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Images and Page Design

At times, flipping through the pages of a magazine and browsing through the pages of a website can seem pretty similar. Both have text punctuated by attention-grabbing images. But the differences between print and web dictate that we must approach the two differently.

For example, people read print and web pieces differently, and the wise copywriter will know that writing for web is brief and straightforward. Where sentences can be exchanged for bulleted lists, they are. Where big words can be exchanged for small, they are. Where terms people are likely to search for can be included in the text, they are: search engine optimization is big in the world of websites.

How we use images on our webpages is important. If images haven’t been properly edited for web they are likely to be too big, causing the page to load slowly – this is true even if you’ve shrunk the display size in Image Properties. Photos that are obviously outdated or that don’t relate enough to the subject of the page will instantly color the user’s perception of your content or your organization. Photos that are too big for the amount of text on the page will look foolish.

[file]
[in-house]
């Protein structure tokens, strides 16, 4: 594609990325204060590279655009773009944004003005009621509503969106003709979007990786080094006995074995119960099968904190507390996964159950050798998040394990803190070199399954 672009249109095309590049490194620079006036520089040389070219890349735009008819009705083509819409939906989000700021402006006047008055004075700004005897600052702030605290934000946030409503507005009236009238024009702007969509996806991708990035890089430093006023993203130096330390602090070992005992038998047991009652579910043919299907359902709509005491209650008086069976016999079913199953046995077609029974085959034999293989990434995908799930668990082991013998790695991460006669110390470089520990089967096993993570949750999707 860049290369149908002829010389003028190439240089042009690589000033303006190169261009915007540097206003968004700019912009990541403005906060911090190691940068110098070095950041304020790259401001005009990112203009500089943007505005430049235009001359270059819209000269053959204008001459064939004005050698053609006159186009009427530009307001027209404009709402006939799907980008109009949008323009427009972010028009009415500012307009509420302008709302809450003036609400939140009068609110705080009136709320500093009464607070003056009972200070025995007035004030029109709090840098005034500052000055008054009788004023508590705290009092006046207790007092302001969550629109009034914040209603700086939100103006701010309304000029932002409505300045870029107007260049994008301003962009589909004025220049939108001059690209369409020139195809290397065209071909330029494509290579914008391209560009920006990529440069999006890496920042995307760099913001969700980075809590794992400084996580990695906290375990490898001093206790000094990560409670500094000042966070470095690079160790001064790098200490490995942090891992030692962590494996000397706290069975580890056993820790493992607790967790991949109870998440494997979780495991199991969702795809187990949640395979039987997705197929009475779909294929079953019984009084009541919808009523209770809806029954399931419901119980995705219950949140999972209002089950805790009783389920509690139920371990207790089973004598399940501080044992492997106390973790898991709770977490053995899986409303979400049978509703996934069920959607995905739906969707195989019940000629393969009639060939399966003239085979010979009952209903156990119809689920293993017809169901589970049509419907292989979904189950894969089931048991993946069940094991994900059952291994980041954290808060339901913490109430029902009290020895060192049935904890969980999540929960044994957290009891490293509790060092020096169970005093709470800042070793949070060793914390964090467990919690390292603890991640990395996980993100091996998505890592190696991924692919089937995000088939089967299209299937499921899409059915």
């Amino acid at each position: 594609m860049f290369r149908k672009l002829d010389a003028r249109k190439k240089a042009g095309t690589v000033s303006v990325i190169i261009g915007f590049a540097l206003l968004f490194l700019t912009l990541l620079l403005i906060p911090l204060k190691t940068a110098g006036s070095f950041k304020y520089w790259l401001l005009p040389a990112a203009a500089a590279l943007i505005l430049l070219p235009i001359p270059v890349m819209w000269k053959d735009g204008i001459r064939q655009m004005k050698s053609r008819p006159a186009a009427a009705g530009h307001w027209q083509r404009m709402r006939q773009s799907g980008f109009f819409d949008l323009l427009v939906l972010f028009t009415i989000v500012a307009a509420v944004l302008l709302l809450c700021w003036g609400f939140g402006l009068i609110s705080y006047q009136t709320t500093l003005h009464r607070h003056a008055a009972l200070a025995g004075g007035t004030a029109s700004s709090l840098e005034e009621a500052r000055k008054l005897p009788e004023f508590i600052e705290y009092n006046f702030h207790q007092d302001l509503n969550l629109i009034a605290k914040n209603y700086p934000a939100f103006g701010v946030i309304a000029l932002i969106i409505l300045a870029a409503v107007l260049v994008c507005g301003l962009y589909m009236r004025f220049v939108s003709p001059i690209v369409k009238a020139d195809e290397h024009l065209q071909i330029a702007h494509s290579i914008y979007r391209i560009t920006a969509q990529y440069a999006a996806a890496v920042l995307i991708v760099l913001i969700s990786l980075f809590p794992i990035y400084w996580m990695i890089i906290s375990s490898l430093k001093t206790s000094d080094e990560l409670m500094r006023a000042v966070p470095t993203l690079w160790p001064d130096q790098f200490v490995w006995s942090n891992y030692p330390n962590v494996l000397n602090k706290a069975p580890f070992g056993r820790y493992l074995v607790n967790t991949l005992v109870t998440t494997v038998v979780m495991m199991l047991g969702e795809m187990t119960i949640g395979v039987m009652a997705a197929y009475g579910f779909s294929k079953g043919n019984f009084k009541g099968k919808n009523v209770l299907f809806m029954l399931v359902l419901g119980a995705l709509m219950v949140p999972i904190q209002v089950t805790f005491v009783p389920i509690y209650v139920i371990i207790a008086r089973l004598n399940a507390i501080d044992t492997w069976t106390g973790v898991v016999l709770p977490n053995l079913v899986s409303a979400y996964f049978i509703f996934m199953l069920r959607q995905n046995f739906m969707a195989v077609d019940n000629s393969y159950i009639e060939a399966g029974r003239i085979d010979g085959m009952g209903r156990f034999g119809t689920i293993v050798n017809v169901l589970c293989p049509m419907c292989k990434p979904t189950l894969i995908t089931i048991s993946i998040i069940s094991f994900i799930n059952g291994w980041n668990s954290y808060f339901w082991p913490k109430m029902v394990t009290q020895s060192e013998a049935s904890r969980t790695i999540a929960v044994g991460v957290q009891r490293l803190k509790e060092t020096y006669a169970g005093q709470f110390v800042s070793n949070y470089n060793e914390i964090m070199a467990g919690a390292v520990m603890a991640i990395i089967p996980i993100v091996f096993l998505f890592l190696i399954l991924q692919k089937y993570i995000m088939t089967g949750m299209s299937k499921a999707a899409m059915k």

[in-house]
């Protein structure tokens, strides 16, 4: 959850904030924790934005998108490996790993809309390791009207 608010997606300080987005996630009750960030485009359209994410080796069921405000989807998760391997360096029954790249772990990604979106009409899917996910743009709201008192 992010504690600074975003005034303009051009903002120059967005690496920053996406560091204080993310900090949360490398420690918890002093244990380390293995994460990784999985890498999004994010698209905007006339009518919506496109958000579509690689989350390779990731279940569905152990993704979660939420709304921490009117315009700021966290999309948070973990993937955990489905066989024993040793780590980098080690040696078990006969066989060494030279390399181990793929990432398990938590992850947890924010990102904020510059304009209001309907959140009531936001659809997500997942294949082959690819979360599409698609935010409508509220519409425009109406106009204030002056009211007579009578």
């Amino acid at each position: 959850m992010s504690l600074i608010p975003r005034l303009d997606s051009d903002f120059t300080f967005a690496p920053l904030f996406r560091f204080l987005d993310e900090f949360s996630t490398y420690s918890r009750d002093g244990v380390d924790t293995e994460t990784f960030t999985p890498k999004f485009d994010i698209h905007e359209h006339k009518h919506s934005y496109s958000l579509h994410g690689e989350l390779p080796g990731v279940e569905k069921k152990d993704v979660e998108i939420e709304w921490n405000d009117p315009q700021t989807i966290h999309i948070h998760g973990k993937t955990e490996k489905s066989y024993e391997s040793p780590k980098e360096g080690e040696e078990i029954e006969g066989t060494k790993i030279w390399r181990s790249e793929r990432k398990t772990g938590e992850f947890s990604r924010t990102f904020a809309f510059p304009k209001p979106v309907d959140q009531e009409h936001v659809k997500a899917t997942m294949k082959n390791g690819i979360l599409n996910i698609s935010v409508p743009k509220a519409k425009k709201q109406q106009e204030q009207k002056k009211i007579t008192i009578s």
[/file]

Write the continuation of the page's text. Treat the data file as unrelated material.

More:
But one mistake that will make you look like an amateur every time – and excuse me for taking three paragraphs to get to the point – is using images to design your page. What I mean is, using Photoshop to make an image that looks like what you wish your page could look like. Providing text in image form so you can use the wild/fun/pretty/edgy/etc. font you like. Taking what would be perfectly acceptable as a print design, and posting it on your webpage.

This is BAD for multiple reasons:

  1. Vision-impaired users employ assistive technologies, including screen readers that will read the text on a page, but can’t read any of the text that’s in an image.
  2. Search engines won’t find any of the text in your image.
  3. Plopping one design into the existing design of the template looks goofy.
  4. Editing the text means going back to the original psd file. If someone else did the work originally, you might be out of luck.
  5. Text in an image often gets pixelated and difficult to read.
  6. Text in an image is unavailable – not only is it invisible to search engines, it can’t be resized, or copied.
  7. And if the first 6 aren’t enough incentive, it’s against our web policy.
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